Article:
The Fascinating Life and Tragic End of the Polish Countess Who Became a Heroic British Spy

Krystyna Skarbek was said to be “Winston Churchill’s favorite spy;” she led an extraordinary life that peaked with clandestine acts of heroism during World War II—and ended tragically just a few years later. Six decades after her death, a biopic is said to be in the works. It’s about time. »10/08/15 6:10pm10/08/15 6:10pm


Diary of Soviet Ambassador to London Rewrites History of World War II

From 1932 to 1943, the Soviet ambassador to London kept a personal diary, the details of which were only recently revealed. It tells the exceptional story of a diplomat who tried to harmonize Soviet and British interests, while also demonstrating how events could have unfolded very differently. »9/10/15 9:45am9/10/15 9:45am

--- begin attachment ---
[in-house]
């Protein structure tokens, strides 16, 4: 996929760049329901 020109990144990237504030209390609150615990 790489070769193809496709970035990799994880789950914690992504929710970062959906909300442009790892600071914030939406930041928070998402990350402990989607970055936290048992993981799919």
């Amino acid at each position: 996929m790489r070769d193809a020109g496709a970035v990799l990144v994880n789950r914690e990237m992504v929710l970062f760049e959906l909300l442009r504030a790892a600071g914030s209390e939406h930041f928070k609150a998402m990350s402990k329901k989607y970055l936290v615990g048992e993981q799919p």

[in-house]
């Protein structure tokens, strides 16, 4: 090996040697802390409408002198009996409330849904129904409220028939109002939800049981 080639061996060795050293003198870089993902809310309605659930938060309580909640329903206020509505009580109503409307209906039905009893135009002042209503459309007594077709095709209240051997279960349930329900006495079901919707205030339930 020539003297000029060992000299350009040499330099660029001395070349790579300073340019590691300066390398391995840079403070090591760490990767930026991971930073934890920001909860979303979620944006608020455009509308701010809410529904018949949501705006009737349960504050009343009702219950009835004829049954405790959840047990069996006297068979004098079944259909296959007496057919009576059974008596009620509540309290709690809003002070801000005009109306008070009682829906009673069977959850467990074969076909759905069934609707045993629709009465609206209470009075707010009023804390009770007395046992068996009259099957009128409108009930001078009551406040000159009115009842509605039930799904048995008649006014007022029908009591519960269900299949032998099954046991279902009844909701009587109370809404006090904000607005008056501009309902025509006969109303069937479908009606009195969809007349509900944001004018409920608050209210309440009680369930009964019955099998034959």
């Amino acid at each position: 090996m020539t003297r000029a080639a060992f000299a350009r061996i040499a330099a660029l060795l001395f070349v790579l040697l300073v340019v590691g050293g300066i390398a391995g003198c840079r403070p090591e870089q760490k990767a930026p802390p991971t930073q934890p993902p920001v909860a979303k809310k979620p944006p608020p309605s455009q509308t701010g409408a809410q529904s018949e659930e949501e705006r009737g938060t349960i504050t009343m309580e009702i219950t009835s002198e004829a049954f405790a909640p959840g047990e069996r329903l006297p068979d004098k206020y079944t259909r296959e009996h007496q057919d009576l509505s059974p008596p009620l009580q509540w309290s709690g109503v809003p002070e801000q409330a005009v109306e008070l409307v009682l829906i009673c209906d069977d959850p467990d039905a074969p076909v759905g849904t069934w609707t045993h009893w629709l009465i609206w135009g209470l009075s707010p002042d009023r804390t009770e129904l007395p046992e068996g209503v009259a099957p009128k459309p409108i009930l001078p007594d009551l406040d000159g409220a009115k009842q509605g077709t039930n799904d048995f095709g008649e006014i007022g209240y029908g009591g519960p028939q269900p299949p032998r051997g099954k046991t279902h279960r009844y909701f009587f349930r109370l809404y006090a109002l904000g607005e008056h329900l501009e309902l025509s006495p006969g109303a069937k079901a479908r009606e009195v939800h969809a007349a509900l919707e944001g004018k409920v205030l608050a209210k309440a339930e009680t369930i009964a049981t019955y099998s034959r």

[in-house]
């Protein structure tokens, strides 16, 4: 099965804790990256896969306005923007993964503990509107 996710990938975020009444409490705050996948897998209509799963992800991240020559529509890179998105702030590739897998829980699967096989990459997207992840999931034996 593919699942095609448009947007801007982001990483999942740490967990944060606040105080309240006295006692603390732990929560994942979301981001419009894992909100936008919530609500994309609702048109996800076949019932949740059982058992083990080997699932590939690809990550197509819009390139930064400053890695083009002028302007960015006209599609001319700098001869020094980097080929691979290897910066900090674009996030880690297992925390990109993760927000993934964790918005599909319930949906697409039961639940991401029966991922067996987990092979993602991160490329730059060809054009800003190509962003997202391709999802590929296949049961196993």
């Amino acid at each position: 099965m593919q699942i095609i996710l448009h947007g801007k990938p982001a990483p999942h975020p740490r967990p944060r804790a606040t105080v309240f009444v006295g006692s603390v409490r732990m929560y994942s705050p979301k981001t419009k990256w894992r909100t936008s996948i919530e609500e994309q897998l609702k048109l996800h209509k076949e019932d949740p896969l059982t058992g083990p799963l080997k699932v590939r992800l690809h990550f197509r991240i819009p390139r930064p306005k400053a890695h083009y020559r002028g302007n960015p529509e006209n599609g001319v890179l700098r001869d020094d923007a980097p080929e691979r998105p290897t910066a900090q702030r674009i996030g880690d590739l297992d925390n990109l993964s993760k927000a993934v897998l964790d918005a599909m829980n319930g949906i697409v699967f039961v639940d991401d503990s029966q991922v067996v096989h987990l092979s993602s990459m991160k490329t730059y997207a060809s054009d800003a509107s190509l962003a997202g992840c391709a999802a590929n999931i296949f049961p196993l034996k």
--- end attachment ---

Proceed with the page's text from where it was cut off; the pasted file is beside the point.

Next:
How the Nazis Robbed Their Country of Its Scientific Legacy (And Gave it to the World)

The gutting of Germany’s intellectual heritage is far from the worst crime committed by the Nazis, but it was a crime nonetheless. The irony is it was a crime that contributed to their loss of the war. But it also robbed the country of its intellectual riches decades after the war was over.
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The Strange Case Of The Doll Seller Who Desperately Wanted To Be A Spy

Velvalee Dickinson, a Stanford grad who’d worked in the financial industry, moved to New York City from San Francisco in 1937, where she soon opened a shop that sold collectible dolls. But by 1942, she’d added a third entry to her resume or at least she really, really tried to: spying on behalf of Japan. »6/08/15 4:35pm6/08/15 4:35pm

The Secret 1949 Radiation Experiment That Contaminated Washington

The physicists who invented the nuclear bomb worked out of Los Alamos in New Mexico, but the people who did the dirty work of making the bombs were in Hanford, Washington. Throughout the Cold War, Hanford churned out plutonium for our nuclear arsenal. It was also, conveniently, a place to experiment with radiation. »6/03/15 2:53pm6/03/15 2:53pm